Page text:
UM | vs. UF, friday-sunday

UM’s Tyler Palmer, a former Gator, wearing true colors as he faces ex-team

University of Miami baseball player Tyler Palmer celebrates with teammates at home plate after hitting a home run during the second inning of their game against the University of Maine at Alex Rodriguez Park at Mark Light Field on Feb. 14, 2014.
University of Miami baseball player Tyler Palmer celebrates with teammates at home plate after hitting a home run during the second inning of their game against the University of Maine at Alex Rodriguez Park at Mark Light Field on Feb. 14, 2014.
Al Diaz / Miami Herald Staff

If you go

When/where: 7 p.m. Friday and Saturday, 1 p.m. Sunday; Alex Rodriguez Park at Mark Light Field, corner of San Amaro Drive and Ponce de Leon in Coral Gables.

TV/radio: ESPN3; WQAM 560, WVUM 90.5 FM.

Admission: $10 (general)-$18 (reserved chairback);

$8 children 2-17 and adults 55 and older.

Projected starters: Friday — UM LHP Chris Diaz (1-0, 1.80 ERA) vs. UF LHP Bobby Poyner (1-0, 0.00); Saturday — UM LHP Bryan Radziewski (0-1, 0.00) vs. UF RHP Brett Morales (0-1, 13.50); Sunday — UM LHP Andy Suarez (1-0, 1.80) vs. UF RHP Karsten Whitson (0-0, 13.50).

Tyler Palmer wore Gator blue and orange before he wore Canes green and orange, but he was always a Canes fan — ever since he played shortstop in Little League and was a Hurricanes “baseball buddy’’ standing next to his favorite, Javy Rodriguez, or some other Hurricane during the national anthem at Mark Light Field.

“It was weirder putting on a Gator uniform than it was coming back and putting on a Canes uniform because I grew up a Canes fan,” said Palmer, now a 22-year-old UM senior captain. “It was weirder putting on blue and orange than green and orange.’’

Palmer, who transferred to Miami after his freshman season because of personal family circumstances, will face his former school this weekend in a three-game series that begins at 7 p.m. Friday at Alex Rodriguez Park.

Palmer’s former suitemate at UF, right-handed pitcher Karsten Whitson, will start for the No. 23 Gators (4-1) on Sunday.

“I talked to him last week to see how he was doing over there,” Palmer said. “We’ve stayed in touch. He called me after I left, wishing me the best, along with a couple other teammates. No hard feelings.”

Palmer was recruited by UM (2-2) but went to Florida for various reasons, not the least of which being that college costs, even with a partial baseball scholarship offer at UM, was a lot less expensive at a state school.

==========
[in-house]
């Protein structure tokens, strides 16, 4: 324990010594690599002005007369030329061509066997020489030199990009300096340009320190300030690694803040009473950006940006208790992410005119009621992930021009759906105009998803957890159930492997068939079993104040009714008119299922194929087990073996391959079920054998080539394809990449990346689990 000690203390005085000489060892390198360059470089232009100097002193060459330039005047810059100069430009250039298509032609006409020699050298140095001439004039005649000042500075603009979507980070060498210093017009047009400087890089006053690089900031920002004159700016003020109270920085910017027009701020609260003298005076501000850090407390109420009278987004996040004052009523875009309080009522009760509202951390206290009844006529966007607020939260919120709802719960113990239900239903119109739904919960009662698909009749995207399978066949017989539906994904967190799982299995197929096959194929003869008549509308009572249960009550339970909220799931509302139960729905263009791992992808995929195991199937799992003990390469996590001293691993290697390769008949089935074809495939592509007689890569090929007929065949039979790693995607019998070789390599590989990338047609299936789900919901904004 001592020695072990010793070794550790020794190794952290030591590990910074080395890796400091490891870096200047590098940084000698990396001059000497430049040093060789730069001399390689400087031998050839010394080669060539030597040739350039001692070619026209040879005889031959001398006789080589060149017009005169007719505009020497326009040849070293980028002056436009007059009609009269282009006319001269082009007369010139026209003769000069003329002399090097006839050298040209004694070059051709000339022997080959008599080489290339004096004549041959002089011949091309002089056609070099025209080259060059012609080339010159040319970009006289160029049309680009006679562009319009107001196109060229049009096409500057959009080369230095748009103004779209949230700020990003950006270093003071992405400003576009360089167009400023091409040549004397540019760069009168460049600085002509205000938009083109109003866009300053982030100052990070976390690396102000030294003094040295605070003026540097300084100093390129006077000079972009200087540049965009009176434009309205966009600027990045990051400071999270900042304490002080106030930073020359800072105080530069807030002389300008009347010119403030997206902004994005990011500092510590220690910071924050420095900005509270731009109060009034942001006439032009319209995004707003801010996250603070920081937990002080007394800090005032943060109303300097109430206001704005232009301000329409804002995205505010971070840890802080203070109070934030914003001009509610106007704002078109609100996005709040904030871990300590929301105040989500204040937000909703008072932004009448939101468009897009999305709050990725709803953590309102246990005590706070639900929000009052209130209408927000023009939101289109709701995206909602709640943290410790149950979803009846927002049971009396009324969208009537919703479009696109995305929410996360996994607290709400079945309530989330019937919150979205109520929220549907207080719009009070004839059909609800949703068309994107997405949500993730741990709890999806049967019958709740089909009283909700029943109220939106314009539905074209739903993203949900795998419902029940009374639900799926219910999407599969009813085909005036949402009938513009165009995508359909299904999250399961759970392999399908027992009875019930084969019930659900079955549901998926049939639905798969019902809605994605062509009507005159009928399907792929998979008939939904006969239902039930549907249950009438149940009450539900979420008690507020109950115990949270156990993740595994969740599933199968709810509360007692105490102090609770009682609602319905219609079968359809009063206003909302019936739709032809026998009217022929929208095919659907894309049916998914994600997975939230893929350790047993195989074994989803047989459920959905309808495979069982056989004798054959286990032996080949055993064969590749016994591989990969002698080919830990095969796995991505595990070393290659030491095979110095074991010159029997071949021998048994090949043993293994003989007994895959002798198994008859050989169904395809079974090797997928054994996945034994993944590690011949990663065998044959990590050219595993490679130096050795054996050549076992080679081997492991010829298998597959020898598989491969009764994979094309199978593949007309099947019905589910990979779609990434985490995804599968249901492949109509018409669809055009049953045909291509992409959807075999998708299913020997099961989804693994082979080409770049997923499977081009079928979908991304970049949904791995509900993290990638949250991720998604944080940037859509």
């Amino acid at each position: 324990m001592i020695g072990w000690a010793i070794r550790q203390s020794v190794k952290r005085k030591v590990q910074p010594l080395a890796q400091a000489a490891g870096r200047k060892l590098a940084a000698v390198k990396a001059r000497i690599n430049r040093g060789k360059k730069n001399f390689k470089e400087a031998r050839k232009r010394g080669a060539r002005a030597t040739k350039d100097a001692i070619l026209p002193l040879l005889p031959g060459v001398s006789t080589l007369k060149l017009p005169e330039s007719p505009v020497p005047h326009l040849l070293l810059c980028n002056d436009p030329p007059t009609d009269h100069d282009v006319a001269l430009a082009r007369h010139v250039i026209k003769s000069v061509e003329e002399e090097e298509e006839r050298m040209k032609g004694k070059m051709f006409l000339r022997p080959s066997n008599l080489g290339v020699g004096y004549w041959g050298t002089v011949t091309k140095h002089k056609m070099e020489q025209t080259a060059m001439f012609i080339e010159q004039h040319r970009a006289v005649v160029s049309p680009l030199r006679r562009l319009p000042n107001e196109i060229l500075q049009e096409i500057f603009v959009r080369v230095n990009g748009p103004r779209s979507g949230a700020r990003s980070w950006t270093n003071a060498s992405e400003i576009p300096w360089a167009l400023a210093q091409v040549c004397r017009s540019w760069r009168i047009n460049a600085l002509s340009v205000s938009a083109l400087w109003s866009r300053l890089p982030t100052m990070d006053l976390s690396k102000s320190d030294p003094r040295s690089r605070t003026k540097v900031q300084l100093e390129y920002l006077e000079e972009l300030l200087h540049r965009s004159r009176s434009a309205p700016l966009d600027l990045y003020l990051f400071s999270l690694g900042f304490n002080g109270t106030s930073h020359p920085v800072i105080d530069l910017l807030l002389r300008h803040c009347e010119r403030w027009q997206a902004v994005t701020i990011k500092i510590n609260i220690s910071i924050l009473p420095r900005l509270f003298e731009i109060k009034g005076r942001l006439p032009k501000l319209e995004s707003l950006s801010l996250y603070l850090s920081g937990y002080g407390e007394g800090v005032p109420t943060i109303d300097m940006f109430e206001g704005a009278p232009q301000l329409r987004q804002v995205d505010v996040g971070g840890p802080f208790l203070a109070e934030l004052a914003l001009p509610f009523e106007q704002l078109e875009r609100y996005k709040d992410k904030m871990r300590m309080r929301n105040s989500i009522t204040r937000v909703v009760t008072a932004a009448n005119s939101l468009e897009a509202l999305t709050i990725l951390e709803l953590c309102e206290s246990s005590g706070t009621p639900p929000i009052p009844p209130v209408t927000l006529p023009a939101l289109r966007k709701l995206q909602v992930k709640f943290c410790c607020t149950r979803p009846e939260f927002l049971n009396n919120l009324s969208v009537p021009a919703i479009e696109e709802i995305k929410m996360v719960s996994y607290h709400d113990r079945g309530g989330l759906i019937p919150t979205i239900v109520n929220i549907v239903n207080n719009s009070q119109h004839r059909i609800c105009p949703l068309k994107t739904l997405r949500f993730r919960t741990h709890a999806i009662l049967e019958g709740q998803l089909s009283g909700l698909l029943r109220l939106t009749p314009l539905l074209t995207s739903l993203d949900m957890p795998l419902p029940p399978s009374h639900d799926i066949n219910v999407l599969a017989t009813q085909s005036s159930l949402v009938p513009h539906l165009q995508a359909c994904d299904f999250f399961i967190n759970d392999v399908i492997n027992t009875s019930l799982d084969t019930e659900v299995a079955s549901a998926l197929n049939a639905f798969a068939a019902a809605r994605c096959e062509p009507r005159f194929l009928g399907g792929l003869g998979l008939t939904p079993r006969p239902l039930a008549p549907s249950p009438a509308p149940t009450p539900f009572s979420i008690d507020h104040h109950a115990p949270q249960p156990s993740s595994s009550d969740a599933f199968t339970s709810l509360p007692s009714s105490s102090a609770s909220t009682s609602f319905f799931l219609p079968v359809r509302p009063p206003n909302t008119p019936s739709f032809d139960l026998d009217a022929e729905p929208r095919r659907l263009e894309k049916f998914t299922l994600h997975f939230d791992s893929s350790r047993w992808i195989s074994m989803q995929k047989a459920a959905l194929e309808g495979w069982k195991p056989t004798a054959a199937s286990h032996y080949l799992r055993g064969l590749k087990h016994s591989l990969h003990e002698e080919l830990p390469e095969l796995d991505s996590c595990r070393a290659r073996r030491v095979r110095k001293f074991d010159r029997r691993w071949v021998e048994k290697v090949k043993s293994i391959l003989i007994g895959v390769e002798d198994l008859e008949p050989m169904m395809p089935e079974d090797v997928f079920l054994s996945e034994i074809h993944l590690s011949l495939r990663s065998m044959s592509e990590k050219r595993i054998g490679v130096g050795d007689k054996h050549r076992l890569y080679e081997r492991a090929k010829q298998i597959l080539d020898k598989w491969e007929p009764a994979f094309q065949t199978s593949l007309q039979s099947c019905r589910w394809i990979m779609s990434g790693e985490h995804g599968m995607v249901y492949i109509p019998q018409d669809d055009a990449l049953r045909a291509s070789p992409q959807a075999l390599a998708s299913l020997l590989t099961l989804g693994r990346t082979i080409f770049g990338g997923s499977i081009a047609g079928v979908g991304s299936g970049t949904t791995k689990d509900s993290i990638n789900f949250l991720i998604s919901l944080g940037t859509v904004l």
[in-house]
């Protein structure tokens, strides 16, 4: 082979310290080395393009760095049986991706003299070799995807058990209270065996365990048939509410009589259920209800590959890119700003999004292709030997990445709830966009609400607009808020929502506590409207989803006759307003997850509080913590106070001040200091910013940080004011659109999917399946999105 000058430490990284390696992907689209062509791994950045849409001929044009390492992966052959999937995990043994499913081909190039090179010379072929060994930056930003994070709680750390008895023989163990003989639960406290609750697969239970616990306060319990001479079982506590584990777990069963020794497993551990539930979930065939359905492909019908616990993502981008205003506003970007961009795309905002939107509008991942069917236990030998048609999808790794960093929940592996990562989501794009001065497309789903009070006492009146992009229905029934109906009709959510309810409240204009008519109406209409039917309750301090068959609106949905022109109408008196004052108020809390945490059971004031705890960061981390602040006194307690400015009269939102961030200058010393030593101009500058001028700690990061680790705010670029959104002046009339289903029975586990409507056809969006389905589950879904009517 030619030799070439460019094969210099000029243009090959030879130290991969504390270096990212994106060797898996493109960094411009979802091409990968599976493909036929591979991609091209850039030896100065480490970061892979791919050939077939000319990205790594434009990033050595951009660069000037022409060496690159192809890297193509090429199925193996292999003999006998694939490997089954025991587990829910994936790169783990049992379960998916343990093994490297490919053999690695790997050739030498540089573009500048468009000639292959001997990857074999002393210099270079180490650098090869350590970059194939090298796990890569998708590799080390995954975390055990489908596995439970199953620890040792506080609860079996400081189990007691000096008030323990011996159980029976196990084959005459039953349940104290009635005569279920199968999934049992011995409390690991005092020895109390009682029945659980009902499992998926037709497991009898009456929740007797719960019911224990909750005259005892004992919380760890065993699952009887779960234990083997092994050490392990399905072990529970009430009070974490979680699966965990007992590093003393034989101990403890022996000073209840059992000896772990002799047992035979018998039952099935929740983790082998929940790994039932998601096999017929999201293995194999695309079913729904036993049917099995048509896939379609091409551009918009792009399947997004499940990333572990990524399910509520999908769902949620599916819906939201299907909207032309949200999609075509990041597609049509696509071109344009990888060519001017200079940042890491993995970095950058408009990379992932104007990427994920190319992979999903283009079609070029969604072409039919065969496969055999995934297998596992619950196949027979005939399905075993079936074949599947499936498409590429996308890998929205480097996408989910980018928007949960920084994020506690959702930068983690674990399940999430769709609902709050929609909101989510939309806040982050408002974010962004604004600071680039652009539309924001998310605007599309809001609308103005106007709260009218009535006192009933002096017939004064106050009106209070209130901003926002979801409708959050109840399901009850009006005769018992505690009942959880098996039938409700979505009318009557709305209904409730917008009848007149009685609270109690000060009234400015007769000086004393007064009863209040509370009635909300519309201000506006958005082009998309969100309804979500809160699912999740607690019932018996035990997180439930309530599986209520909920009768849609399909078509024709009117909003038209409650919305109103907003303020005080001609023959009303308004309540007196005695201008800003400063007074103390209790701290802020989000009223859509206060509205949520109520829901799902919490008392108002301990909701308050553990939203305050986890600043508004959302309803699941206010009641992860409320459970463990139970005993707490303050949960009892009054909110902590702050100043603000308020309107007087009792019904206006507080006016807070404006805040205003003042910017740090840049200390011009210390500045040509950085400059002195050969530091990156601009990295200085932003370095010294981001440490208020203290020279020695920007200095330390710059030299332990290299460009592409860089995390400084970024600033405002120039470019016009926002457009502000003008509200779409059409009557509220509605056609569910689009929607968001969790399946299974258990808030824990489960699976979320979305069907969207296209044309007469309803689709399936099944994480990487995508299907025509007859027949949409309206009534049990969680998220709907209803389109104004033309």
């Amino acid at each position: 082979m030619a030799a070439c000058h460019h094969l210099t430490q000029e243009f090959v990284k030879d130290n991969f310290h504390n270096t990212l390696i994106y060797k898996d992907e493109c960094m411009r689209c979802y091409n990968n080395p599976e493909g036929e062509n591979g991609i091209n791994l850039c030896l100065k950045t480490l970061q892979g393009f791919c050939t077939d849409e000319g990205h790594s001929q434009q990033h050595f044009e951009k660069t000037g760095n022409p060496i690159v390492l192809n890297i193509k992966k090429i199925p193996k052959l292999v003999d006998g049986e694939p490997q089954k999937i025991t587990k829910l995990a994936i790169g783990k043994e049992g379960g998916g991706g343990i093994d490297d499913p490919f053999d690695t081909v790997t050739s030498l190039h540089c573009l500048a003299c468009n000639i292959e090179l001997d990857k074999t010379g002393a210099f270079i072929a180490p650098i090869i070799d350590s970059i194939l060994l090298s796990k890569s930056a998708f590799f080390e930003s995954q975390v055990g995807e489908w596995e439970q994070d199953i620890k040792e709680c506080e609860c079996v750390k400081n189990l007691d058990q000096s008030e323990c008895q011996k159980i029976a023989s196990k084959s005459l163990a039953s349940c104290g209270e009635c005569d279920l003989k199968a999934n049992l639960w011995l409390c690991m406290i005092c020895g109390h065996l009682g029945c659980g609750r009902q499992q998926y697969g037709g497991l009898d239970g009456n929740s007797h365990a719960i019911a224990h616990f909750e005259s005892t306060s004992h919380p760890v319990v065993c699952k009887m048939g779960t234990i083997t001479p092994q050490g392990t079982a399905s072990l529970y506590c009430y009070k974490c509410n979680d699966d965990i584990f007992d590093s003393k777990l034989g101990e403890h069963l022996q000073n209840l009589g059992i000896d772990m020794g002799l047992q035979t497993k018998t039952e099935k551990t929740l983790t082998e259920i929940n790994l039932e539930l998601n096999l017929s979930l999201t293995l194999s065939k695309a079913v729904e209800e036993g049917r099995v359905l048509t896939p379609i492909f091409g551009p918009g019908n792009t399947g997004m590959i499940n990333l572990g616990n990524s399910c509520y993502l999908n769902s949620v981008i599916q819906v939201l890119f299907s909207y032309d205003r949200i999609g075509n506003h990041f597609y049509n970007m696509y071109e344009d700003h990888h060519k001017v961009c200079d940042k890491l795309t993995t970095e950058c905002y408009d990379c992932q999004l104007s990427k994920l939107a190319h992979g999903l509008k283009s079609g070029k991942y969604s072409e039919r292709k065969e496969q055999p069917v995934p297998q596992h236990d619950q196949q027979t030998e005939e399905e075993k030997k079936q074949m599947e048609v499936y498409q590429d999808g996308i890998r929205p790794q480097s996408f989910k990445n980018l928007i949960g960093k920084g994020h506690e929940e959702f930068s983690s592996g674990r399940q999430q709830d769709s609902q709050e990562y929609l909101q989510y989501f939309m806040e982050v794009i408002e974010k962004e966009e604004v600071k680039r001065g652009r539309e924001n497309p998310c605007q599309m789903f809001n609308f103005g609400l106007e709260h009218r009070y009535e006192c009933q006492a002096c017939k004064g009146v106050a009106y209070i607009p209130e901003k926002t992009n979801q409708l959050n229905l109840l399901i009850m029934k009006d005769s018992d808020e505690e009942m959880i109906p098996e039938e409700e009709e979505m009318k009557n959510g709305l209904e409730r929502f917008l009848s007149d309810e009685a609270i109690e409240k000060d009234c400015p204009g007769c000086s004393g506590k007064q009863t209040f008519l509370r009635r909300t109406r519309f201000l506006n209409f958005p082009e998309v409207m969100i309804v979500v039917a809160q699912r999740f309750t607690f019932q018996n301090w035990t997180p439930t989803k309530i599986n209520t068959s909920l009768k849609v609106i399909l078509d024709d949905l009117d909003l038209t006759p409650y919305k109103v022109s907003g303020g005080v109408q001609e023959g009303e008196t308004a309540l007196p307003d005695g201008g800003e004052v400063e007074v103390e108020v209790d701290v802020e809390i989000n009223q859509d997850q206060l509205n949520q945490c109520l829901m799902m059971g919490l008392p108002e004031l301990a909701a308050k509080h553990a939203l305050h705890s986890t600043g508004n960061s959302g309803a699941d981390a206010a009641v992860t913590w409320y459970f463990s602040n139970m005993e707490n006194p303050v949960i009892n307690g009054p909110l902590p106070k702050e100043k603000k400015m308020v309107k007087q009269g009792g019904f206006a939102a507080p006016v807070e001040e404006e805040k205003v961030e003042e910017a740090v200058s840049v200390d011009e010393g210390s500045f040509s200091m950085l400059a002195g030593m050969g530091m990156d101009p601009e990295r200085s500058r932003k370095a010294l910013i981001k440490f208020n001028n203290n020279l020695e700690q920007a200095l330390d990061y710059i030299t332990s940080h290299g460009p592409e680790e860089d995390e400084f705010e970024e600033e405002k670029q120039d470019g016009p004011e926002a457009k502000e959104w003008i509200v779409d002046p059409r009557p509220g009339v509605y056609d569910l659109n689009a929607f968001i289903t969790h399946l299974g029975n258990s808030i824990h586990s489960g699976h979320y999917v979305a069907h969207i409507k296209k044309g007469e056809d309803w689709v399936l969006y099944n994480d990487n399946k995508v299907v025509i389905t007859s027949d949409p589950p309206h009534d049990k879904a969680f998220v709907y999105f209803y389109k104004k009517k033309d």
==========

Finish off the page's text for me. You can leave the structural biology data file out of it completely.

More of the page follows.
But he is more than thankful he’s back home — he grew up in Pembroke Pines and graduated from University School — and is ready to be hounded by vocal UF fans, though it won’t be as intense as it is in Gainesville.

“When I returned last year, the rowdy reptiles in the left-field bleachers — they used to call them the bleacher creatures — were messing with me, screaming my name and welcoming me back,” said Palmer, who is hitting .357 with one home run, 3 RBI and a double. “It was funny.”

What’s not so funny in this young season is UM’s struggles at the plate. The Canes, led by Palmer and senior Dale Carey’s .400 average, are hitting .228 as a team. Defensively, they have made 12 errors.

“We’ve got a lot of [young] guys out there right now that I don’t think are playing very confident,’’ said UM coach Jim Morris after Wednesday’s 5-2 loss to FAU. “They’ve got to learn how to do that.”

The Hurricanes’ recruiting class was ranked sixth in the nation by Baseball America. The Gators’ class was No. 1.

Florida, managed by Kevin O’Sullivan, will go with left-handed junior Bobby Poyner (1-0, 0.00 ERA) on Friday, with junior Chris Diaz (1-0, 1.80) pitching for Miami.

UF (29-30 in 2013) has defeated UM in 13 of their previous 14 meetings, including 11 in a row until the Canes won the opener last season. The Gators, like the Canes, were eliminated last year in the NCAA regionals.

“I put it behind me the second after we lost,’’ said UF junior catcher Taylor Gushue of Boca Raton.

“As a baseball player, you don’t really want to dwell on the past too much. You want to learn from it.’’

Read more UM stories from the Miami Herald

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